The other category is the opposite of continuants. These are called “stops” because they stop the sound. Examples of these are P, D and K. If one of these sounds appears in a word, the sound will briefly stop at that point. An example of this is the difference in the pronunciation of ROSE vs ROADS. We will often have stops in words that are heard simply because they stop the sound rather than being pronounced clearly. The difference between the sound SH and CH is that CH starts with a stop (often written as TSH.)
We can also categorize consonants based on other characteristics. Does the sound go through the nose, as with N or M? Does it create friction – vibration caused by contact between the air and some part of the mouth – such as with Z or F? Does it come very close to a point of articulation without creating friction nor going through the nose, such as L or Y?
PRONOUNCING VOWELS AND CONSONANTS CLEARLY IS JUST THE BEGINNING
While pronouncing the individual sounds is important, learning to put everything together and communicate effectively – and not like a robot – is a work of creation, a work of art. How I link the sounds, adjust the volume, lengthen the vowel, vary the speed, group the words, etc. – these are all elements of “prosody.”
I call prosody the “music of the language” because language uses so many musical elements to give expression to what we say. Without these, we would sound like a robot – everything even and flat. In contrast, we vary the volume and speed at which we speak, the pitch – the height of the sound, the phrasing – what we group together and how we use intonation to indicate the phrase, etc.
USING STRESS AND REDUCTION CORRECTLY
Let’s start by looking at stress. I’m not talking about the stress we feel when we are overworked or nervous about something. Stress in speech refers to emphasis on particular words and phrases. But what do we do to the sound to create this emphasis? In three words, we make the sound louder, longer and clearer.
English is a stress-based language. Not all languages are – some, for example Spanish, Turkish and Cantonese, are syllable based. This does not mean they don’t have stress but rather that syllables tend to be the same length and the vowels tend to have the same clarity. In English, as in other language such as German, Russian and Farsi, this is not true. While we make the stressed syllables (really the vowel in the stressed syllable) louder, longer and clearer, in contrast we make the unstressed vowels quieter, shorter and lazier – less clear.
An example of this is in the word PHOTOGRAPH. We stress the first syllable PHO – it has the primary stress – and we stress the last syllable GRAPH less but it still has some stress –we call it secondary stress. But the TO is completely unstressed. So, the O in TO becomes a schwa – written with this symbol “ə.” – which is a lazy vowel. When we change the stress in PHOTOGRAPHY, now the O in PHO and the A in GRAPH are both reduced and become schwas.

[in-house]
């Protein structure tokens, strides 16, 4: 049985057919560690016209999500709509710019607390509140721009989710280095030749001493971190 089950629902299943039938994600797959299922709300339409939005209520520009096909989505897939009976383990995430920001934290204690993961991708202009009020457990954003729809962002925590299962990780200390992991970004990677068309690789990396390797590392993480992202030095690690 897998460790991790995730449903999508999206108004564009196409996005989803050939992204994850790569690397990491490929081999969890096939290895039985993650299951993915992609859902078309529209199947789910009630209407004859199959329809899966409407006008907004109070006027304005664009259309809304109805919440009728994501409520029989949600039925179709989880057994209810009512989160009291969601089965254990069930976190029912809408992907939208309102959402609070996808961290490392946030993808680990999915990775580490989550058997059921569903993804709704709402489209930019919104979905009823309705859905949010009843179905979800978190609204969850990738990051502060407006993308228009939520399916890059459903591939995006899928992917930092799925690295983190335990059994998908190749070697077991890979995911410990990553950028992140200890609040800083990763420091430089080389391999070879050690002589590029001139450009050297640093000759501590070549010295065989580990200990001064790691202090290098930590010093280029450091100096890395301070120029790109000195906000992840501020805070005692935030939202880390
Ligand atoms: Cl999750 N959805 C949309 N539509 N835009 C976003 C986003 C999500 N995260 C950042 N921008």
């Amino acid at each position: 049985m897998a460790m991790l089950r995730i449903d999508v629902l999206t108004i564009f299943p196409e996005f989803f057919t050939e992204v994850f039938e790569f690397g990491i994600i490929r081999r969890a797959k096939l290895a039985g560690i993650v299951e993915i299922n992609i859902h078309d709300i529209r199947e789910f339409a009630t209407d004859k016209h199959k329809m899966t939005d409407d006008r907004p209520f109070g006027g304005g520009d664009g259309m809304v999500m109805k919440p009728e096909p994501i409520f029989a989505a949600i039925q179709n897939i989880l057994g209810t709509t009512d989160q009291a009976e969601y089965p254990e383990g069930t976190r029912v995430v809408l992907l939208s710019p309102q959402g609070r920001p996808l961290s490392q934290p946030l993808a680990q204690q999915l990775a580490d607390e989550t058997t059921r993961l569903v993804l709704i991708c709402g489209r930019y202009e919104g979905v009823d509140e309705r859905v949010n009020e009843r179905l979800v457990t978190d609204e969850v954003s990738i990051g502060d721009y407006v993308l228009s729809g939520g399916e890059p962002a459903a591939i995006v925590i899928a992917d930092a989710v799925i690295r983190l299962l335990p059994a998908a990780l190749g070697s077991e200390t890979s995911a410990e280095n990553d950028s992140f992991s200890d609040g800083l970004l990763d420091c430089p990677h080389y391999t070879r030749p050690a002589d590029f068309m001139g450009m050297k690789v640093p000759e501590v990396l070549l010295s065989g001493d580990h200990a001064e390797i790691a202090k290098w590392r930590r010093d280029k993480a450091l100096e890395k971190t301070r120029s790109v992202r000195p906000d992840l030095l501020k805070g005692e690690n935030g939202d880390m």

That’s a quick explanation of stress and reduction. So what are the other aspects of prosody, the other aspects that allow us to express ourselves and our meaning through musical dynamics?
MAKING MUSIC WITH INTONATION
Let’s look at intonation. Intonation refers to the upward and downward movement of the pitch, the height of the sound. Some people confuse this with volume, the loudness. But pitch change refers to the melody of the language.
We tend to use a wave form intonation to indicate a phrase, a group of words that have meaning in and of themselves. So we often raise the pitch of the first stressed word in the phrase and then step down on each stressed word. Another example is an intonation pattern called list intonation. When we are listing things, we tend to raise the pitch at the end of every item in the list and lower it at the end of the list.
Phrasing is another important aspect of prosody. A phrase is a group of words that have meaning in and of themselves. For example, lets look at this sentence.
I decided to stay home, work from home and make sure that the kids were doing their schoolwork.
We can break this into thought groups as follows:
I decided to stay home, / work from home / and make sure / that the kids /were doing their schoolwork. /
Each of these phrases have meaning, as compared to breaking that sentence up in the following manner:
I decided to / stay home, work / from home and make / sure that the / kids were doing their / schoolwork. /
If you are reading aloud, it is useful preparation to mark the phrasing so that what you read makes sense to the listeners.
Prosody is a large topic, as is pronunciation and clear, effective speech in general. But hopefully this article has given you an idea of what is involved in speaking clearly and effectively in English.
If you are interested in getting an assessment of your current level of English pronunciation, please contact us at firstname.lastname@example.org.